The normal approach to the study of the foundations of psychoanalysis is to focus on Sigmund Freud's classical texts. In this book, however, the author approaches the issue from the perspective of the foundations of behavioural sciences in general. He studies the nature of psychological terms and explanations, and the relation between neuroscience and psychology. Due to the wide perspective, the author is able to create a fresh view to the stubborn debate concerning the scientific status of psychoanalysis. The author shows that both advocates and critics of psychoanalysis have a tendency to misconstrue the nature of psychoanalytic theorizing, and thus have had unrealistic expectations of psychoanalytic explanations. The book tries to differentiate between those aspects of psychoanalysis which should be considered scientific, and those aspects of psychotherapies in general which should not come into the scientific category. This books will be found to be a valuable contribution to the field of psychoanalytic studies.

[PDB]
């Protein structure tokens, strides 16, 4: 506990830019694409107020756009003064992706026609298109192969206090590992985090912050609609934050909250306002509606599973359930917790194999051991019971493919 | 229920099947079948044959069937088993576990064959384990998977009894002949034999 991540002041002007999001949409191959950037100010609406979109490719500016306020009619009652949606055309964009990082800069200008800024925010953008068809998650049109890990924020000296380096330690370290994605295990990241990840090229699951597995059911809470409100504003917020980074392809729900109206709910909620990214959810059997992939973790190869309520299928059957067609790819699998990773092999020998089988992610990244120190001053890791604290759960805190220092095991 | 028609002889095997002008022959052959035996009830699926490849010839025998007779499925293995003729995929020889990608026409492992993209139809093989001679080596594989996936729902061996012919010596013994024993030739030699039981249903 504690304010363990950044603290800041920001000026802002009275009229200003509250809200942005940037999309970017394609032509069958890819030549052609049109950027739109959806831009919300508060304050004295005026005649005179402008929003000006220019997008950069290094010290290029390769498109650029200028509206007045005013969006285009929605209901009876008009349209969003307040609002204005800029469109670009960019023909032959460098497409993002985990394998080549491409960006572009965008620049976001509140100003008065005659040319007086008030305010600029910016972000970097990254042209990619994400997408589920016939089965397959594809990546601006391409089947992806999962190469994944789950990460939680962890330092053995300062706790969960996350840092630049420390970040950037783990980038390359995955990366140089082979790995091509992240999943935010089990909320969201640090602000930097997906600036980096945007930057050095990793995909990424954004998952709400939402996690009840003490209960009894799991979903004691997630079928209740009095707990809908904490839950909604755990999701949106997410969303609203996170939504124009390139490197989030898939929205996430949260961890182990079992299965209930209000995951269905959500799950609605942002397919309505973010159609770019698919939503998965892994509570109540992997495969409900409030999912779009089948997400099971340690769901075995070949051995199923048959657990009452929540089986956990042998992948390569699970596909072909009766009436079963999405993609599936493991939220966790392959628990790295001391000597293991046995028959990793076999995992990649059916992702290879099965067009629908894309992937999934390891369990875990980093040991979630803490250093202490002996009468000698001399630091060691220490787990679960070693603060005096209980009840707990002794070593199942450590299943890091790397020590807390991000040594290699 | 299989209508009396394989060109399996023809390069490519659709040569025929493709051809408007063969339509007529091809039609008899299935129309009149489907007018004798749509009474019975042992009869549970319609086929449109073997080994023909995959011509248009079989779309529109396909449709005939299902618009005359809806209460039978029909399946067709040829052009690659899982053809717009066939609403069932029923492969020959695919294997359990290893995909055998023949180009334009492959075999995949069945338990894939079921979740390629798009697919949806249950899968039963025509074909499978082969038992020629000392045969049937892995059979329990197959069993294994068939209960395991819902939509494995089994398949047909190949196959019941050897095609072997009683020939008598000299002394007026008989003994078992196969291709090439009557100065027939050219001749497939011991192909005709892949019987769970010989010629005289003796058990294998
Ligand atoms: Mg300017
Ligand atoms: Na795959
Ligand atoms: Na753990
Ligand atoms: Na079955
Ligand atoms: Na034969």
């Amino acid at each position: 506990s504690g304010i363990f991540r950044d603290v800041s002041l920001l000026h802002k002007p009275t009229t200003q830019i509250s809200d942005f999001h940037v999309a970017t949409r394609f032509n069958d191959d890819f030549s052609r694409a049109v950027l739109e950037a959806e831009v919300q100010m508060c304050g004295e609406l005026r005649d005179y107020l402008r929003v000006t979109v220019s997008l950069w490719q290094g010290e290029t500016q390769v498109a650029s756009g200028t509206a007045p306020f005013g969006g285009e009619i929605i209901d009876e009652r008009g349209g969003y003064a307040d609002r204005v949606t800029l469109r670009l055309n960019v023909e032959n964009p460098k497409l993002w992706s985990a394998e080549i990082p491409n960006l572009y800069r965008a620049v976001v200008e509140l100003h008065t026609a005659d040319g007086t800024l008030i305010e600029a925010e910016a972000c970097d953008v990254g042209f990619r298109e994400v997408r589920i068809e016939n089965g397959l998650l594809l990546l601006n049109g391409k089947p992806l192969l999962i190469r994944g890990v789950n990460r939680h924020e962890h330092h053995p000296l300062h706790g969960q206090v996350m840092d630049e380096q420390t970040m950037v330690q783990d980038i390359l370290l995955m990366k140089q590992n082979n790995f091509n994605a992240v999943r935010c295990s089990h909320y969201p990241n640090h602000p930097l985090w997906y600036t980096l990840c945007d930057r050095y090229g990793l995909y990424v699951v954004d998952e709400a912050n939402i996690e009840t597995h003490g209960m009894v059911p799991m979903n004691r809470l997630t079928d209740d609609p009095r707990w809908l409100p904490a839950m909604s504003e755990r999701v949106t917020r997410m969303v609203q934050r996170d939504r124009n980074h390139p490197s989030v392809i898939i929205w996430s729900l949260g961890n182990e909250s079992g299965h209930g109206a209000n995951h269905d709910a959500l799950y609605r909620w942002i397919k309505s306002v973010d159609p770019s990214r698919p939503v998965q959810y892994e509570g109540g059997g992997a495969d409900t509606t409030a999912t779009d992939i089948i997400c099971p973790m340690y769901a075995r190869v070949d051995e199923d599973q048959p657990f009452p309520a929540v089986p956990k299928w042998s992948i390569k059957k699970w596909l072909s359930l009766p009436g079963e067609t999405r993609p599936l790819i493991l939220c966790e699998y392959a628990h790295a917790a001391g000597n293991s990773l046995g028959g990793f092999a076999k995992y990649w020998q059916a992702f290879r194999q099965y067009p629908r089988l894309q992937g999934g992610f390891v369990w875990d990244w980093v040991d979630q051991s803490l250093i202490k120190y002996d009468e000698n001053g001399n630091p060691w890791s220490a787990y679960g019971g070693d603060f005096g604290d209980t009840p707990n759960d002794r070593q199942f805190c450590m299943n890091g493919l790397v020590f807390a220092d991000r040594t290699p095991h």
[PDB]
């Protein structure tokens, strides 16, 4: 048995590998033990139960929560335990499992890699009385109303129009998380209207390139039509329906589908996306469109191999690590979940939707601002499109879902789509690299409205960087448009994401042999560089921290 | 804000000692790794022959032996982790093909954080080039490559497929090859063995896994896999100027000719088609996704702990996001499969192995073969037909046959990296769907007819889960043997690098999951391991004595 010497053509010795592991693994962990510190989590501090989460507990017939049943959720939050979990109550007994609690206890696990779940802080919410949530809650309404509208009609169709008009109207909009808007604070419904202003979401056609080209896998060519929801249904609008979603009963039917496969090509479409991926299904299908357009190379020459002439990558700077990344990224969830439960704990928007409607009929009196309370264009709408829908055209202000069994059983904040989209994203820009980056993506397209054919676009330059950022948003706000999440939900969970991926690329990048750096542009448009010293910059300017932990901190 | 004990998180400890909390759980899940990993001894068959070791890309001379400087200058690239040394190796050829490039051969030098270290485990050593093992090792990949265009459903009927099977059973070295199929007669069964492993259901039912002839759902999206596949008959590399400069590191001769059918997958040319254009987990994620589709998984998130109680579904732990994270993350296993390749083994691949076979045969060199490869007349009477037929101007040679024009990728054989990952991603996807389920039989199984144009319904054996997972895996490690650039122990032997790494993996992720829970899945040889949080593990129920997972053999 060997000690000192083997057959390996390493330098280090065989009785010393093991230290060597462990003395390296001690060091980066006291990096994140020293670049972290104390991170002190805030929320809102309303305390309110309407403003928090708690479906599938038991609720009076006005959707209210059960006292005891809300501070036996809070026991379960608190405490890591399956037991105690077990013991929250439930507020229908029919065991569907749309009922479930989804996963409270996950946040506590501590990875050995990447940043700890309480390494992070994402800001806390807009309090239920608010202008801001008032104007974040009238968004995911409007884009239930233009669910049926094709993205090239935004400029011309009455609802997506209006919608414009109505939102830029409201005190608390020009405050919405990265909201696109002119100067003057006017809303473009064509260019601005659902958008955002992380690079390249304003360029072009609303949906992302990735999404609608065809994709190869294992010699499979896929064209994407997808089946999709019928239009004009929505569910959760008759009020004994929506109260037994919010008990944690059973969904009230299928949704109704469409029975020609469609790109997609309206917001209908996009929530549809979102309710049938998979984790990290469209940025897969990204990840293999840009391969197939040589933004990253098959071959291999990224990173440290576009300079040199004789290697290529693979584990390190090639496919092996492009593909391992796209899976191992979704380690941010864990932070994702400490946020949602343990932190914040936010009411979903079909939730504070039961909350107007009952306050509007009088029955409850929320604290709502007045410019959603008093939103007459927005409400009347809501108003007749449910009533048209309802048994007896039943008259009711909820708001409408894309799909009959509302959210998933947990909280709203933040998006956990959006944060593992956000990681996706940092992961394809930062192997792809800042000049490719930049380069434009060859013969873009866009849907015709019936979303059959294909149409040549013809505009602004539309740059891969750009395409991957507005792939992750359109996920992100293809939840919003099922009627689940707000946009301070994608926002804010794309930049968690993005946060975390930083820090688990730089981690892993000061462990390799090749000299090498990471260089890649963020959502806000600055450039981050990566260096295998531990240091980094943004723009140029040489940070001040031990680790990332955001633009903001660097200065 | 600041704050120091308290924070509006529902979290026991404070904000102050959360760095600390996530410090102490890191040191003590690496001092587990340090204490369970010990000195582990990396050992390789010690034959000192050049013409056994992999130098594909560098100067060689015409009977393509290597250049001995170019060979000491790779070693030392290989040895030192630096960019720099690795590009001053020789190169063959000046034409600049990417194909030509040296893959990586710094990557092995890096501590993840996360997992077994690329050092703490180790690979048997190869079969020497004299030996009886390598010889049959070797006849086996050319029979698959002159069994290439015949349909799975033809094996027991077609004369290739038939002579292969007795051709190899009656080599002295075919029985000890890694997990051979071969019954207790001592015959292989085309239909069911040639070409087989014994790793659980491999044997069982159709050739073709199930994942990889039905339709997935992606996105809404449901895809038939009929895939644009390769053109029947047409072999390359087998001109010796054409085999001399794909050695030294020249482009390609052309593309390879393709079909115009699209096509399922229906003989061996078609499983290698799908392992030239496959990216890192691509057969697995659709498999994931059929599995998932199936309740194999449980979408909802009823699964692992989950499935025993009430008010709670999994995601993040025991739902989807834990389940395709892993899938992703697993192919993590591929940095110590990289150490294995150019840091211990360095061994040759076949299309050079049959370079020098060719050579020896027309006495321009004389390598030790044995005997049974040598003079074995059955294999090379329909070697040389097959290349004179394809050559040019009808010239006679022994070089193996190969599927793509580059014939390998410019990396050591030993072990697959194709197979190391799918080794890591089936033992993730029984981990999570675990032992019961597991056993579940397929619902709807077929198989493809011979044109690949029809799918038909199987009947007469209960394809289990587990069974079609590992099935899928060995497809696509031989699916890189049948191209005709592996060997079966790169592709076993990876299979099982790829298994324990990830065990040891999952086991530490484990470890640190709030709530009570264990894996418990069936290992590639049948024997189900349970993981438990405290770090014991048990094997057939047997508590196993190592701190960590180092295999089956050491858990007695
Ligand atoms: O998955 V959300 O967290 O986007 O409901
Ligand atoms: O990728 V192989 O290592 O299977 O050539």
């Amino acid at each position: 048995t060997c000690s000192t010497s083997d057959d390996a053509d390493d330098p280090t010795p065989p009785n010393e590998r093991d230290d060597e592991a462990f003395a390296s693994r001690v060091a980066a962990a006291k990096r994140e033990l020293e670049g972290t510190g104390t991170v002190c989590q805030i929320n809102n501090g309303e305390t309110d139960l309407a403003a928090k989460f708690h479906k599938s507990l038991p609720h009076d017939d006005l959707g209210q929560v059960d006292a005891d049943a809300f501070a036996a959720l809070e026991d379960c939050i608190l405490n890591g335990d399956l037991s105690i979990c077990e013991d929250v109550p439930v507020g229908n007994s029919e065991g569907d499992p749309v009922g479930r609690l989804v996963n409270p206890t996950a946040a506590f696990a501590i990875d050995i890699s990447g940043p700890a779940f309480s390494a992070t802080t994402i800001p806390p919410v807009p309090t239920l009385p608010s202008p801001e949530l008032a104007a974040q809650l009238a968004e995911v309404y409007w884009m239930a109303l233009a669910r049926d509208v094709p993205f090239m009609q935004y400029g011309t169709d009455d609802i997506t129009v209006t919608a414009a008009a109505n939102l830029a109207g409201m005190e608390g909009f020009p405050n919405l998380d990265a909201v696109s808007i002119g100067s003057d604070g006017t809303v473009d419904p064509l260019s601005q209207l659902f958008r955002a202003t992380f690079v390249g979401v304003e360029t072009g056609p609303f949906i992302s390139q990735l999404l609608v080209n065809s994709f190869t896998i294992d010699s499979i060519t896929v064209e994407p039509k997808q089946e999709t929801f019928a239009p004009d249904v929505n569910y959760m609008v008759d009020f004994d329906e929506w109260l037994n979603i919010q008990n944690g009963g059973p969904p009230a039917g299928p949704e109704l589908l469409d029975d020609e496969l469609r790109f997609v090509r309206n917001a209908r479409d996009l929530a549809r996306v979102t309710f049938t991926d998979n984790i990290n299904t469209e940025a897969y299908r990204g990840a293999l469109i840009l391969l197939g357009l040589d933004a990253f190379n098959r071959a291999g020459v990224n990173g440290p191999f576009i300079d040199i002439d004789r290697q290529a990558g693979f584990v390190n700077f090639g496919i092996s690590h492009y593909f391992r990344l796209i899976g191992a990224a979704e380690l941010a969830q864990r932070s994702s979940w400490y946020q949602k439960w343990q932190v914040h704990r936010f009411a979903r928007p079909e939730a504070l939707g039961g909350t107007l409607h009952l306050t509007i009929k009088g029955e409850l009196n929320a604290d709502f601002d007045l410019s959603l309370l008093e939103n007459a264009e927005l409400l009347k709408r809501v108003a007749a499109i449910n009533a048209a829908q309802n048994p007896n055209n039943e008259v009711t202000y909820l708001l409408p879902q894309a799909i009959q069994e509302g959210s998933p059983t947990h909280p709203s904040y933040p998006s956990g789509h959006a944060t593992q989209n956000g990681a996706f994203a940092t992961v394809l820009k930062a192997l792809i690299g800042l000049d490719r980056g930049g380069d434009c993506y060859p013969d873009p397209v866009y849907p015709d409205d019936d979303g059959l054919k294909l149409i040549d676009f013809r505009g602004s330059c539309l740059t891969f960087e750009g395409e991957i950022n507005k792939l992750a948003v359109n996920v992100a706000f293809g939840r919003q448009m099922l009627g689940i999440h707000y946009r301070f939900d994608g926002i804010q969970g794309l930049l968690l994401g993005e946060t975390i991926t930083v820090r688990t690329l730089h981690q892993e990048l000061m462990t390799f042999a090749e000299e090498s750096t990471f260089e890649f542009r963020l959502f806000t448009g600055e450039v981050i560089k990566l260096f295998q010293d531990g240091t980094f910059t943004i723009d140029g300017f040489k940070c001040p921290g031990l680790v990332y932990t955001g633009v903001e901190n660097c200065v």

Table of Contents
Introduction -- Psychoanalysis and its concepts I: on the essence of psychological concepts -- Psychoanalysis and its concepts II: the mereological fallacy and Freud's structural model -- What are psychological and psychoanalytic explanations like? (And how that should change the way we see psychoanalytic theories) -- On the relation between neural and psychological mechanisms—neuropsychoanalysis and the "new mechanists" -- The unconscious, the brain, and self-consciousness—on psychoanalytic metaphysics -- Narration, the Wittgensteinian revolution(s), and becoming conscious of the repressed—why psychoanalysis is more about the language, and less about the brain -- Is it possible to be scientific (enough) outside of the scientific community?